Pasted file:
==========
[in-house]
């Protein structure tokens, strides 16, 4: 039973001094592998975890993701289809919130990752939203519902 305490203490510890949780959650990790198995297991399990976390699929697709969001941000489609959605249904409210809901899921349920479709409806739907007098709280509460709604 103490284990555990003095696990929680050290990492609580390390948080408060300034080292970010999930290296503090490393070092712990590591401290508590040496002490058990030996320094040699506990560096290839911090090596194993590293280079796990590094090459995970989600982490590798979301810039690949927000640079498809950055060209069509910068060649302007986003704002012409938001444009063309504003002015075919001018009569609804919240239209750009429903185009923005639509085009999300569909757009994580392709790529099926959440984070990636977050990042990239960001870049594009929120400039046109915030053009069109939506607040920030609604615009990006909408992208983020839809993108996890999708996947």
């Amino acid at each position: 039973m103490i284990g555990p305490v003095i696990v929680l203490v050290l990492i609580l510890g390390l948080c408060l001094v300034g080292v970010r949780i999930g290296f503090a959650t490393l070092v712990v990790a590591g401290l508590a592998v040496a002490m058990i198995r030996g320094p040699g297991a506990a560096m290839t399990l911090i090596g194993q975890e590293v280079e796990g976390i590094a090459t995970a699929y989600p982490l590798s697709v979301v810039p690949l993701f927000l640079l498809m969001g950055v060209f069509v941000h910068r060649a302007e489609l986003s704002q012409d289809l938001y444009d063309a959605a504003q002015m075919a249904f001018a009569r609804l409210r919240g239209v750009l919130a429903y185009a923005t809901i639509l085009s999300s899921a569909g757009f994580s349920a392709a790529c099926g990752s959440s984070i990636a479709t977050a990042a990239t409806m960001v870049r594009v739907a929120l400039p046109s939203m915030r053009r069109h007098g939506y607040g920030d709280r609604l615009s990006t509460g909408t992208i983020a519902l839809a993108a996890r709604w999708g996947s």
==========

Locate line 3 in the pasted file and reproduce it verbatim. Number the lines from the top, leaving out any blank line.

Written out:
């Amino acid at each position: 039973m103490i284990g555990p305490v003095i696990v929680l203490v050290l990492i609580l510890g390390l948080c408060l001094v300034g080292v970010r949780i999930g290296f503090a959650t490393l070092v712990v990790a590591g401290l508590a592998v040496a002490m058990i198995r030996g320094p040699g297991a506990a560096m290839t399990l911090i090596g194993q975890e590293v280079e796990g976390i590094a090459t995970a699929y989600p982490l590798s697709v979301v810039p690949l993701f927000l640079l498809m969001g950055v060209f069509v941000h910068r060649a302007e489609l986003s704002q012409d289809l938001y444009d063309a959605a504003q002015m075919a249904f001018a009569r609804l409210r919240g239209v750009l919130a429903y185009a923005t809901i639509l085009s999300s899921a569909g757009f994580s349920a392709a790529c099926g990752s959440s984070i990636a479709t977050a990042a990239t409806m960001v870049r594009v739907a929120l400039p046109s939203m915030r053009r069109h007098g939506y607040g920030d709280r609604l615009s990006t509460g909408t992208i983020a519902l839809a993108a996890r709604w999708g996947s």